While their social backgrounds were entirely different and might seem to set them apart, there are common threads: family history and the nation’s history intertwine, and one equals the other in terms of the analytic discourse that runs through their work. Kinsella experienced an immersive Dublin upbringing, remaining rooted in his origins from him as he remapped the totality of a childhood in Inchicore and life with his grandparents around the James Street area. Boland after spending many of her young formative years away from Ireland, returned in her late teens, a homecoming she described as like being “dropped into a story with no chapter headings”. In the subsequent quest to find personal co-ordinates for herself in the city of her birth and learning to know her country de ella, she became particularly alert to the traces of its colonial past de ella and this was to become a ground note in the work of her.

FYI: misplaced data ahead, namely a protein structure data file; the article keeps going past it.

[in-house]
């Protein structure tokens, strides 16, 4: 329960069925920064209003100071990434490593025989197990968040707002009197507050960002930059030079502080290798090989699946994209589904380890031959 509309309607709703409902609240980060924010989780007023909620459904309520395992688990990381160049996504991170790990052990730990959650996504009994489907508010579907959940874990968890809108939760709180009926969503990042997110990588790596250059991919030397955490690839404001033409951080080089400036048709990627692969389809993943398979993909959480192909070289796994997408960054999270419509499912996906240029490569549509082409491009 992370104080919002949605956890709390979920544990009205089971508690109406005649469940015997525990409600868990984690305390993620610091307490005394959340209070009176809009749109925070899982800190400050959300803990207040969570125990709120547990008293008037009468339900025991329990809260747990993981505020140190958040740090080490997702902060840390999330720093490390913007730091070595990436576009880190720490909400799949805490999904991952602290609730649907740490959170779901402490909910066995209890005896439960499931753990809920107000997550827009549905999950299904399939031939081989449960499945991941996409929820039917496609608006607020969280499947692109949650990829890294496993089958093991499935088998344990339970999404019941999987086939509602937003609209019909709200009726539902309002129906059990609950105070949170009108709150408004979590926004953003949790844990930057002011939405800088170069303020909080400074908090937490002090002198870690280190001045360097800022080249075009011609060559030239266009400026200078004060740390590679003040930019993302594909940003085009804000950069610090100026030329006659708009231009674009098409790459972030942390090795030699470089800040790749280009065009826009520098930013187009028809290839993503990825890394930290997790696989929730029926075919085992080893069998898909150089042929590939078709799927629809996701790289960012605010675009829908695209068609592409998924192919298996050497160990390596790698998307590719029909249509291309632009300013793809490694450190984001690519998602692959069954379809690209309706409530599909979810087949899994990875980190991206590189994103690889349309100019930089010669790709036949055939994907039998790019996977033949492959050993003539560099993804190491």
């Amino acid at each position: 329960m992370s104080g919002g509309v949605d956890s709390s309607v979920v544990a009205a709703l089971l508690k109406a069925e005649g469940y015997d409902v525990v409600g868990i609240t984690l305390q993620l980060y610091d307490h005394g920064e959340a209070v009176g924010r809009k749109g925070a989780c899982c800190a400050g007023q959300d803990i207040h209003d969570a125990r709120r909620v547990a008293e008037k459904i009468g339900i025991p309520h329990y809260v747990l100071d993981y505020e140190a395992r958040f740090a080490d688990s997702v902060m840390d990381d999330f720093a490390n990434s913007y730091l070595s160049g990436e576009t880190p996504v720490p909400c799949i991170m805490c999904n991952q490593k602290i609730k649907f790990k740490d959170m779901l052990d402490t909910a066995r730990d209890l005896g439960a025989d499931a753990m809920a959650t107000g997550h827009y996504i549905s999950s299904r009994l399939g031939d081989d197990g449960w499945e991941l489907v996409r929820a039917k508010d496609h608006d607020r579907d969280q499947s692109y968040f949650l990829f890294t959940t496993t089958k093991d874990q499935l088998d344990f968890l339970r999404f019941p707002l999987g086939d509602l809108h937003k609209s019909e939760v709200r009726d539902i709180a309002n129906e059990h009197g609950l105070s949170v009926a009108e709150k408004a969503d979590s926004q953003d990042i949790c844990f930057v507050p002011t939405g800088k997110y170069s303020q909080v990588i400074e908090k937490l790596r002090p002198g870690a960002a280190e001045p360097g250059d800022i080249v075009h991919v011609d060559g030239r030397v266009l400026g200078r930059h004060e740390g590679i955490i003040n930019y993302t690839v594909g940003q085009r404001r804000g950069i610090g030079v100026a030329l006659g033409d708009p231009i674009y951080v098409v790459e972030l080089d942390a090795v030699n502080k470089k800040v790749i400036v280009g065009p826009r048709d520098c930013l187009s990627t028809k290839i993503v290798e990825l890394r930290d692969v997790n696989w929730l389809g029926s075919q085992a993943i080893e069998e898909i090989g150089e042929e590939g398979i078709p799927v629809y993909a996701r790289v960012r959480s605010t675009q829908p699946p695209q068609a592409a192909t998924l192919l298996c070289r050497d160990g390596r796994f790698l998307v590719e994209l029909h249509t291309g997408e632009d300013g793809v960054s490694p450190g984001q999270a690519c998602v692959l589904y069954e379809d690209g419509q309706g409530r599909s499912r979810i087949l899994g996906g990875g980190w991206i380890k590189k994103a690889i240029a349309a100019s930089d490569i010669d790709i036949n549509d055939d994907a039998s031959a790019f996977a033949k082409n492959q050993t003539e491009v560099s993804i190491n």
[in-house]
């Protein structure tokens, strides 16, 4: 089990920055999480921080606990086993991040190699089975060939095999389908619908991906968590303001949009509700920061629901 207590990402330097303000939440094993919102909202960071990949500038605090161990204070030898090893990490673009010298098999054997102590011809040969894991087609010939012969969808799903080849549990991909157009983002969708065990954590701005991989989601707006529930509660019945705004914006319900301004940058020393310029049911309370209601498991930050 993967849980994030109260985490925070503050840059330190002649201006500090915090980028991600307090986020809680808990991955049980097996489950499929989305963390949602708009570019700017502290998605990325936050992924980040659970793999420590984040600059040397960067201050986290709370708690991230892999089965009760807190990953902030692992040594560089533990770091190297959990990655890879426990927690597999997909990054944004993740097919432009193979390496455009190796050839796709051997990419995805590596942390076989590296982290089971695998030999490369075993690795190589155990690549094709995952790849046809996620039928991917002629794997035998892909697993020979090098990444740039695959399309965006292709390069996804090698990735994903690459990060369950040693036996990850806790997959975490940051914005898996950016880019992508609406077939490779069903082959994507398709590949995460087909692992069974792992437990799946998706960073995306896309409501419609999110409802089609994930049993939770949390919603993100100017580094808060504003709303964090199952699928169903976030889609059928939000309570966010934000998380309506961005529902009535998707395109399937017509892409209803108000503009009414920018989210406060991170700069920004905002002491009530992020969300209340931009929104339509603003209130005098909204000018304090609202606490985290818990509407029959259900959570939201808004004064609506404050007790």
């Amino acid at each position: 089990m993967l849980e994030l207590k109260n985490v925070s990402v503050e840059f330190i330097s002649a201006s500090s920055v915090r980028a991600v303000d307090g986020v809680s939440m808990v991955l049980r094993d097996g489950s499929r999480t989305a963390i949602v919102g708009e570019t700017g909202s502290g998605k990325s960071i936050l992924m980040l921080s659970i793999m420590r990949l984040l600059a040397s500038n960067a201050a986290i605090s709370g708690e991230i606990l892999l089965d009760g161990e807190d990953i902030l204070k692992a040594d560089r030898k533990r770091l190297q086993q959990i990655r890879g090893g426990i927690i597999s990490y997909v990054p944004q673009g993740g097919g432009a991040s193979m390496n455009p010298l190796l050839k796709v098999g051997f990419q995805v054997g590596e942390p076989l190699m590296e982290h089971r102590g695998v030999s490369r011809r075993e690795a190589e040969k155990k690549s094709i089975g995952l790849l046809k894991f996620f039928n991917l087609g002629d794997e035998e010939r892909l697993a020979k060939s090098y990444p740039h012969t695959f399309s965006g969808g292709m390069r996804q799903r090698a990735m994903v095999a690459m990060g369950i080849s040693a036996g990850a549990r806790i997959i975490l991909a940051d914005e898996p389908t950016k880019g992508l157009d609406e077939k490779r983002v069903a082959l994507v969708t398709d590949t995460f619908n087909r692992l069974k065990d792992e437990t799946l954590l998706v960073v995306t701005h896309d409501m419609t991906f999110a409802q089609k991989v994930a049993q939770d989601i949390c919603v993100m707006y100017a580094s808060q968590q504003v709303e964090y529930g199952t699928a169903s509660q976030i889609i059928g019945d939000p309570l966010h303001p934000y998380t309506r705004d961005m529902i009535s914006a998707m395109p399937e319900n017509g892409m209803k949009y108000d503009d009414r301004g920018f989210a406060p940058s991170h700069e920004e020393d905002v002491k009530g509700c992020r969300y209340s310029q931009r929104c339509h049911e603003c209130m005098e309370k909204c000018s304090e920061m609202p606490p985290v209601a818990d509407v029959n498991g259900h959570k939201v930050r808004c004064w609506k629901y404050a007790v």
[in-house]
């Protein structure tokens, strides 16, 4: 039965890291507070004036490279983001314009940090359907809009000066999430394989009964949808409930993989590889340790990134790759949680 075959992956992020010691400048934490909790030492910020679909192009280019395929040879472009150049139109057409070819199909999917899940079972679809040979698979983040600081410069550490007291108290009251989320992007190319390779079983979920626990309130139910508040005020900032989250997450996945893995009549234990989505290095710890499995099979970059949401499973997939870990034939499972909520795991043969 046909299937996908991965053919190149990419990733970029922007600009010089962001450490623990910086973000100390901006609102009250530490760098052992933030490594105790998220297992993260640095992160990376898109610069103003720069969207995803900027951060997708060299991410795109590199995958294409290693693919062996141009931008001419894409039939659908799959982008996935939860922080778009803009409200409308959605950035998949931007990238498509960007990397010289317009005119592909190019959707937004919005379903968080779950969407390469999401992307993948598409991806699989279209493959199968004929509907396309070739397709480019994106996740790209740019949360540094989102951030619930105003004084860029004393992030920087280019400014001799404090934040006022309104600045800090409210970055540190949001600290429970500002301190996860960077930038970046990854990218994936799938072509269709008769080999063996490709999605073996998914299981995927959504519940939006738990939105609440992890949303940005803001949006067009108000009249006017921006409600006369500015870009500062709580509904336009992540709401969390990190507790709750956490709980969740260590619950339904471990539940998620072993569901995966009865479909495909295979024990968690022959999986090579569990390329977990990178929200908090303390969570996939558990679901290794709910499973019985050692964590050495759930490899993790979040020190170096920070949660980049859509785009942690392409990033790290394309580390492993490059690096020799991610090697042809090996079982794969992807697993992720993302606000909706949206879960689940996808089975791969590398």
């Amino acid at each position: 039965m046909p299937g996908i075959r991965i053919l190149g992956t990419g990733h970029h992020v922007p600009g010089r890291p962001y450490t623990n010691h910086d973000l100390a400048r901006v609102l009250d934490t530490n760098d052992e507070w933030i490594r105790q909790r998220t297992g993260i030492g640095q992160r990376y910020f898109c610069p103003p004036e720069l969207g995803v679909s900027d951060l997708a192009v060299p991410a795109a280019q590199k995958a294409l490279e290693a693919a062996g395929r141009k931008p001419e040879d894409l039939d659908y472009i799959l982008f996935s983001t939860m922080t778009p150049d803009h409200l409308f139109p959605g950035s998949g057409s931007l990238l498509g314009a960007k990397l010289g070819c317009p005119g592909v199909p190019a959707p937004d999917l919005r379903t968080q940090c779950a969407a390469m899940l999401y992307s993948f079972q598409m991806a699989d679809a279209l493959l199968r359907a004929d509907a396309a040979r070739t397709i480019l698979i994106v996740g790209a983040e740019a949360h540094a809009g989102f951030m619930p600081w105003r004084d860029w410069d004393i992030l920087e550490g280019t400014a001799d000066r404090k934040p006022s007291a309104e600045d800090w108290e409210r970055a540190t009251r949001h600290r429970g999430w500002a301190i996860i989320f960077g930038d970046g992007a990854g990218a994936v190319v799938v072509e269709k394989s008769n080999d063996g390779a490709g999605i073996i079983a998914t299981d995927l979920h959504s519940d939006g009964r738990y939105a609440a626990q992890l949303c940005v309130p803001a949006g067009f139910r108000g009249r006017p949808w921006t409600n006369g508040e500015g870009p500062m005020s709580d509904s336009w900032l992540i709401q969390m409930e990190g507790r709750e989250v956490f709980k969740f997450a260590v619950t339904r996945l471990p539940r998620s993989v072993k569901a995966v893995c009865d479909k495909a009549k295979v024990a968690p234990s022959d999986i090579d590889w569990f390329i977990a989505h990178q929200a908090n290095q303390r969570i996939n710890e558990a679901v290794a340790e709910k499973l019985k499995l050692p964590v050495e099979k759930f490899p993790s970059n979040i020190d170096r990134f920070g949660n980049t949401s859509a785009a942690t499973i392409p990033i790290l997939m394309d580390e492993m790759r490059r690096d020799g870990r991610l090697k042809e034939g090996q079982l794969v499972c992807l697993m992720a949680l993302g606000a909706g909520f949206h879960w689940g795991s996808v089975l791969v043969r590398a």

Both acknowledge that their native city is divided into several versions of itself, several smaller Dublins. Boland’s shifts from the “old, torn and traded city” that provided her younger self with certain experiences and insights, the one she refers to as being “dear to us and particular” (“The Huguenot Graveyard at the Heart of the City”) , to the suburban fringes where she established home, hearth and family and heard “the noise of a new Ireland”. It was there that she elevated homemaking and motherhood – as well as the neighborhood of Dundrum – into memorable poetry.